About this series: I revisited my journals from my first year as a freelance writer and found they told a story of their own. In this series I get the rare opportunity to give myself and other writers career advice with nearly 50 years of hindsight. Enjoy!
In a few short months, I went from stringing for a weekly newspaper at $15 per story to two full-time offers to become the man who makes those assignments.
One was from a rival newspaper chain that planned to buy the Hanover Gazette, a weekly in a town I loved — Hanover, New Hampshire. My employer at the time, the Journal Opinion in Bradford, Vermont, made a counter offer. The money at both papers was good, more than twice the U.S. average household income, although I didn’t know that at the time.
The rival’s package was more generous than the struggling weekly I was working for. The base salary was 12.5 percent better, with benefits my employer did not offer. How could I turn it down?
I was young, inexperienced, and perhaps a bit naive. But I had felt for weeks that I was a mission beyond that of my own career. I thought of myself as a paladin for God, who had a reason for me to be where I was.
Weather continues gray and foreboding.
As expected, I called (and later wrote, for he was not in) Garfield at the Courier to ding the (generous) offer. My reasoning, as I later explained to Robert, was simply based on where I’d feel most comfortable working.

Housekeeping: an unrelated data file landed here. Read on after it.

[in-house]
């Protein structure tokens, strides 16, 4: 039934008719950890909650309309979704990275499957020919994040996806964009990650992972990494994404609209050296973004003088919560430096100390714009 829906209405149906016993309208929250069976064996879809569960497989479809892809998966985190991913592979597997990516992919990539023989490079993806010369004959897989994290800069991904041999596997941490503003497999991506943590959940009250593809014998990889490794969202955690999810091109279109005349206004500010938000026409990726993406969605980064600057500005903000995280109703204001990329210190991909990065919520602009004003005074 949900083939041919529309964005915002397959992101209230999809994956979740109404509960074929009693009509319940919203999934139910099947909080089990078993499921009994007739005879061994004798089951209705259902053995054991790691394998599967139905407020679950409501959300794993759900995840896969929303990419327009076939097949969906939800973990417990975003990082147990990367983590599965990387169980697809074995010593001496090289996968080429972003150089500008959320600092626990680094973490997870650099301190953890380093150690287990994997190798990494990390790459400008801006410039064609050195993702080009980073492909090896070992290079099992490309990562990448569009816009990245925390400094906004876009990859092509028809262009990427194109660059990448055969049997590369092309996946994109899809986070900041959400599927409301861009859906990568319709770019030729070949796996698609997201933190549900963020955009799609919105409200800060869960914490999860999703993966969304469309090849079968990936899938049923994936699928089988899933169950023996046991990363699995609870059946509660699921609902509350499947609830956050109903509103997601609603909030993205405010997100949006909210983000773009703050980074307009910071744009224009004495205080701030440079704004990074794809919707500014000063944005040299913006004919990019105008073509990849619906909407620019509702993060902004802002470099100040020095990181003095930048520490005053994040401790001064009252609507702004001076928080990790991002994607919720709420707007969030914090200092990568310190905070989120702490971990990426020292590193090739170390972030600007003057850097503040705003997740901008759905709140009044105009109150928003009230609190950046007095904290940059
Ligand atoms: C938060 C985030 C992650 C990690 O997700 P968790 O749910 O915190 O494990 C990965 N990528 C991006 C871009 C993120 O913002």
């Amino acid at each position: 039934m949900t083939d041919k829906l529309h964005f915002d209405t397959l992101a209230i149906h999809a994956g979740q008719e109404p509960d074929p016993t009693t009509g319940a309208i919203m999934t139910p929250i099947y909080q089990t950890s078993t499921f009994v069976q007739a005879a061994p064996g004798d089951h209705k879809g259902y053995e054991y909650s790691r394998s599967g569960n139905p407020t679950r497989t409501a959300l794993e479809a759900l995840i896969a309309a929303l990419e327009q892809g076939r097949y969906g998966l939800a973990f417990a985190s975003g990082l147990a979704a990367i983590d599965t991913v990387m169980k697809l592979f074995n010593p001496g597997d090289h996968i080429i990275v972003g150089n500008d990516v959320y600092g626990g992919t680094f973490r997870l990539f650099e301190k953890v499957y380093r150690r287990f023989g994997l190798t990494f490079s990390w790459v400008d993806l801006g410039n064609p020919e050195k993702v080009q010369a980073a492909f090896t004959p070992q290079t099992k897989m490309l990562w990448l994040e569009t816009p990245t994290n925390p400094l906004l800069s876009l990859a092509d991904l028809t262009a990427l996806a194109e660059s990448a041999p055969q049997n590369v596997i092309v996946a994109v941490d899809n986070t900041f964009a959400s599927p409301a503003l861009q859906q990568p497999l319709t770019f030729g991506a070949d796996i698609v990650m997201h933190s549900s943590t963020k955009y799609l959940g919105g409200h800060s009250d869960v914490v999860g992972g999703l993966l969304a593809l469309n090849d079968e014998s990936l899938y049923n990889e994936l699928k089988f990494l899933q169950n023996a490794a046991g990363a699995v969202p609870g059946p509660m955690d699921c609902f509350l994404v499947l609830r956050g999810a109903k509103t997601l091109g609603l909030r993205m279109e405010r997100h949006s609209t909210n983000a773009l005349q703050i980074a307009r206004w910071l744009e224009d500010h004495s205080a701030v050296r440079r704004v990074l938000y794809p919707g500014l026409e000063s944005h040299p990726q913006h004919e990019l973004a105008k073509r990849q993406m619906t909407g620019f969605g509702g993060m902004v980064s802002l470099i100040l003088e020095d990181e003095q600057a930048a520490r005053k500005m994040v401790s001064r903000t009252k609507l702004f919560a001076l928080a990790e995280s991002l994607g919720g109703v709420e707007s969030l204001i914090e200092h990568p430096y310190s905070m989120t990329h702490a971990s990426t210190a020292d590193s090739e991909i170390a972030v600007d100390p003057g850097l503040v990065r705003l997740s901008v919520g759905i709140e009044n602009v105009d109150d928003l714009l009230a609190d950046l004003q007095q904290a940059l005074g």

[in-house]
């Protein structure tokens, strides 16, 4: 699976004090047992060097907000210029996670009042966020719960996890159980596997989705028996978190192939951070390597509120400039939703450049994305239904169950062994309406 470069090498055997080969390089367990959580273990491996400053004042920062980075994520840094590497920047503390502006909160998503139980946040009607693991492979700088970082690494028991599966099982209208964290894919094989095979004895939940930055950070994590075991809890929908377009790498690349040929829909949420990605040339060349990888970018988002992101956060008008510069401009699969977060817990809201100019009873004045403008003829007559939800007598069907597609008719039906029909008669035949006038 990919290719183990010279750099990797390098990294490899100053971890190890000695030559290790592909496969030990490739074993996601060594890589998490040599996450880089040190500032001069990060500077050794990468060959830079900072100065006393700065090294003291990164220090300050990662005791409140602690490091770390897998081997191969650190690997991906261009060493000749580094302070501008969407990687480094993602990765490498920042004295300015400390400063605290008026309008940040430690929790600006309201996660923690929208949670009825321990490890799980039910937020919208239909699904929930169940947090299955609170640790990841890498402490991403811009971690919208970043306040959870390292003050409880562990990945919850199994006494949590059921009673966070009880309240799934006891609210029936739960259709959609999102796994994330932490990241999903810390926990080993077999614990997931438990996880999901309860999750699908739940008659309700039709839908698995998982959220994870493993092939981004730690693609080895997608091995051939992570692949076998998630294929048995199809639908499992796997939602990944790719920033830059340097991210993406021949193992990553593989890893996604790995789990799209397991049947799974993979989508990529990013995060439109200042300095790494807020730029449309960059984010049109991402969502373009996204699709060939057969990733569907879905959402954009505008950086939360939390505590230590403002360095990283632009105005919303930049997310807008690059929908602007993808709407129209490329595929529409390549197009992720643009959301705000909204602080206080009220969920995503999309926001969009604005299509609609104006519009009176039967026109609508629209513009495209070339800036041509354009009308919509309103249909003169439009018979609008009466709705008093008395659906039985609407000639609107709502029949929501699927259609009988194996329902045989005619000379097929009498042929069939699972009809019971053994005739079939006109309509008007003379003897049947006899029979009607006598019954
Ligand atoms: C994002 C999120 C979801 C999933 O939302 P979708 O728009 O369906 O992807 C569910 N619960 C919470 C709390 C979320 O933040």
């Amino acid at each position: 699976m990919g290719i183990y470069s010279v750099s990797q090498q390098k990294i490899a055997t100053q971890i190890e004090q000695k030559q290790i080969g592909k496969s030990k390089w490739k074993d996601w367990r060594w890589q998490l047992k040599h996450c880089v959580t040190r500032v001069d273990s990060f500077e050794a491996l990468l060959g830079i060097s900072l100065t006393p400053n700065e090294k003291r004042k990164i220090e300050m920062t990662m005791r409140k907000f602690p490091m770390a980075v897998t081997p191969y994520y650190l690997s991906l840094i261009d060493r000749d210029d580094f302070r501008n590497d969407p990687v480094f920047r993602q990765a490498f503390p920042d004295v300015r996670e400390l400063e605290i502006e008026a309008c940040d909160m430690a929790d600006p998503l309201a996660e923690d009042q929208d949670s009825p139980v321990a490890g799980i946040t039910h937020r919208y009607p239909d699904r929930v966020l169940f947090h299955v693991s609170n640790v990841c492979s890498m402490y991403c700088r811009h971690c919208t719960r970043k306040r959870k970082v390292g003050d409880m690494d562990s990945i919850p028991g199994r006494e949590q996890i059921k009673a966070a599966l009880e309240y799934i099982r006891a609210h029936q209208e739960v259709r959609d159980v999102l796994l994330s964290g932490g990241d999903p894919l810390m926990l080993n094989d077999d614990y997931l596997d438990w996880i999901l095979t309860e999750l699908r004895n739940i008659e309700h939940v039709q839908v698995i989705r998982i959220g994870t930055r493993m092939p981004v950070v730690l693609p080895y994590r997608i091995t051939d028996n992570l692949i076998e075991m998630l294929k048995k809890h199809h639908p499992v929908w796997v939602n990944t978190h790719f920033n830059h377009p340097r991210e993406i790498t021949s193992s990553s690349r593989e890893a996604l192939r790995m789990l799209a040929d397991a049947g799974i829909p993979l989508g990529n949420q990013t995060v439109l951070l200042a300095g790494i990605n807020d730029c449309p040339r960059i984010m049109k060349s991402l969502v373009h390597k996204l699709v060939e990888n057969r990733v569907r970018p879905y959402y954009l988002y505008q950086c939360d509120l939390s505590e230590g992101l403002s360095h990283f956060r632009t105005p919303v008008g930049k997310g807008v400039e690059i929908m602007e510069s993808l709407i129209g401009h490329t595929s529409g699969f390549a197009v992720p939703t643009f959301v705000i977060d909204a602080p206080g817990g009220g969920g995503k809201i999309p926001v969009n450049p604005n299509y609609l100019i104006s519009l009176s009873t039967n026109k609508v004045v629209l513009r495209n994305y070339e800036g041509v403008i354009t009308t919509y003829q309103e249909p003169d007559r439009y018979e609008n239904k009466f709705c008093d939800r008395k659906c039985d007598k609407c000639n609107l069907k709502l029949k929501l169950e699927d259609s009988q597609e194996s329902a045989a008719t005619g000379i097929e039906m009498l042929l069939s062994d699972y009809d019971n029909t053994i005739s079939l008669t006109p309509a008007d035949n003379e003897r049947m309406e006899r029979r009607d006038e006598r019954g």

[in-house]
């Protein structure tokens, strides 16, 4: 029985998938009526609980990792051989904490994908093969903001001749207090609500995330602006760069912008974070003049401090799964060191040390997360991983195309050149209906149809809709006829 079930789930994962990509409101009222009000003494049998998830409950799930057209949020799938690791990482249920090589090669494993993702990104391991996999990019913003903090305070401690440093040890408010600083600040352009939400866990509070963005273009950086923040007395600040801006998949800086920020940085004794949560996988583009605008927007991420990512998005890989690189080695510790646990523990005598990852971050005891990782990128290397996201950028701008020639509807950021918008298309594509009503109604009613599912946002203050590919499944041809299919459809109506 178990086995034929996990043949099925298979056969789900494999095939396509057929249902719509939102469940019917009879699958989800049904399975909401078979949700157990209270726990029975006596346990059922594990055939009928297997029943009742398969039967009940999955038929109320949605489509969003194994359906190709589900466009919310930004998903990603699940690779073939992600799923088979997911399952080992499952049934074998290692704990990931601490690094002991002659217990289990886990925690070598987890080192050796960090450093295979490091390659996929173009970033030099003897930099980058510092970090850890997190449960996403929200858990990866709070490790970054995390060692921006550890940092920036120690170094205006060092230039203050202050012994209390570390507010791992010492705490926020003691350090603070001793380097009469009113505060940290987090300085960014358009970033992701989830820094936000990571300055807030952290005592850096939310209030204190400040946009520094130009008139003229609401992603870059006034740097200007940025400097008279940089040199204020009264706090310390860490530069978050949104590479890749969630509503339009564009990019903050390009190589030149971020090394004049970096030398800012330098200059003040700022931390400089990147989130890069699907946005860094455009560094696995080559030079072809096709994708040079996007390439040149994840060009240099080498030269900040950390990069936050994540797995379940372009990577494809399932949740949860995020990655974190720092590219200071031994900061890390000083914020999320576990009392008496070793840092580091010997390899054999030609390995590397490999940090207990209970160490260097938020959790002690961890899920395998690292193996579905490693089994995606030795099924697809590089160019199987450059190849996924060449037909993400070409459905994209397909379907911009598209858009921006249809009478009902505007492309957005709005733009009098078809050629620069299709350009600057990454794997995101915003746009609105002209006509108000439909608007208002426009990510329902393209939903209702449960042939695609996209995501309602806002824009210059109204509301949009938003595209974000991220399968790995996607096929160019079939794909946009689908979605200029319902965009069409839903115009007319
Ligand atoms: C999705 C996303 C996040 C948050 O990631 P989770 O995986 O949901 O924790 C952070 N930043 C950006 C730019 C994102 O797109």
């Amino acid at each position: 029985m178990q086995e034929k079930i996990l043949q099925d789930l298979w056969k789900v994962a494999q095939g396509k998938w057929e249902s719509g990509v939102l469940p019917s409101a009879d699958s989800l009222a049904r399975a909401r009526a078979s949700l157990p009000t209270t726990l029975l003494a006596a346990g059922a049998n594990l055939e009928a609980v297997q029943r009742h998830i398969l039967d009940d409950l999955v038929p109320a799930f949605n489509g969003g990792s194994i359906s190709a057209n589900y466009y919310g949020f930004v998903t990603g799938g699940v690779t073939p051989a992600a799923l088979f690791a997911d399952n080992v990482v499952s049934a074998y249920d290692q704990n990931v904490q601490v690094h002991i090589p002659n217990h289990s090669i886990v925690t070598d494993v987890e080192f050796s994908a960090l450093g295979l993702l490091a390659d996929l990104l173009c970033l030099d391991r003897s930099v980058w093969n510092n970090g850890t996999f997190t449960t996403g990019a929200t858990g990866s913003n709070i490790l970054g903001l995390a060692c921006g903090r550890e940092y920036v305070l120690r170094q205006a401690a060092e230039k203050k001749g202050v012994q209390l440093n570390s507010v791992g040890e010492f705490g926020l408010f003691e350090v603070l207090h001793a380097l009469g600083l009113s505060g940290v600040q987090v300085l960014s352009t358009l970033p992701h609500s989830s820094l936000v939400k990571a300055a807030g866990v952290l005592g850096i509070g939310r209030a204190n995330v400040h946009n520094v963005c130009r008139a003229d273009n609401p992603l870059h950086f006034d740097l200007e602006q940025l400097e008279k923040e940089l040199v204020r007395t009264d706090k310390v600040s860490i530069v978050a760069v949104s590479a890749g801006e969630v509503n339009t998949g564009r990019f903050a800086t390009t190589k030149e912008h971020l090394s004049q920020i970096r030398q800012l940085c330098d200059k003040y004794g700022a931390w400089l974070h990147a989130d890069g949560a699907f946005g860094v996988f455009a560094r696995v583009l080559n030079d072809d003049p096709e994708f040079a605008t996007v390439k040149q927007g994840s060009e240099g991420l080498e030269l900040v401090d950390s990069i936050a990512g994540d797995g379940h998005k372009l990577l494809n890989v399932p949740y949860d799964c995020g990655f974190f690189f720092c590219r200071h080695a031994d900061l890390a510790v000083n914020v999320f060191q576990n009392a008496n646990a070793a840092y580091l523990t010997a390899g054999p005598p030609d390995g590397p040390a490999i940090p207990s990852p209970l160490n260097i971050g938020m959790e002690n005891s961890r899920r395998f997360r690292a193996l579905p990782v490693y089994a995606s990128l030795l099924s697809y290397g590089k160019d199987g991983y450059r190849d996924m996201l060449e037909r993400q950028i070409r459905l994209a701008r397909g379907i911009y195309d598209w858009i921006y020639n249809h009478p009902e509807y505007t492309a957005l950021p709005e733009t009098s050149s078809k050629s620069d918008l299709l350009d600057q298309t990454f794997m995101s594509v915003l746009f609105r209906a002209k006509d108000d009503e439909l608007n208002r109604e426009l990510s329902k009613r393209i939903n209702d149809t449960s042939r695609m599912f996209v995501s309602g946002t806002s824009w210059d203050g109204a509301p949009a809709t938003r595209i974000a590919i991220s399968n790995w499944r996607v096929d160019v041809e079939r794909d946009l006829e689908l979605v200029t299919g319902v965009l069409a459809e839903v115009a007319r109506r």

Monday was another full work day — during which I said nothing about the offer, mostly so as not to upset the rest of the staff. I hate playing office politics, but Robert says he doesn’t regret the decision, so OK by me. I got in a phone call during the day — Randy Miller asking me to write a release (sure!) Aside from that, routine.
Tuesday morning was a great surprise. I walked in, and Robert gave me Page 1 to lay out. Whoa! And I did it, too, with only a few minor revisions (but time-consuming changes) within 2 hours, and by press time. I was pleased.Journal, Volume III
29 and 30 October 1979
Puppeteer Randy Miller was looking for a press release. I faced this ethical issue once before. After the tug-of-war of the previous week, though, it seemed like an easy choice.
And of course my boss didn’t regret the decision. I was thinking of whether he could afford to make the offer. He was thinking of how he won the bidding with a low ball.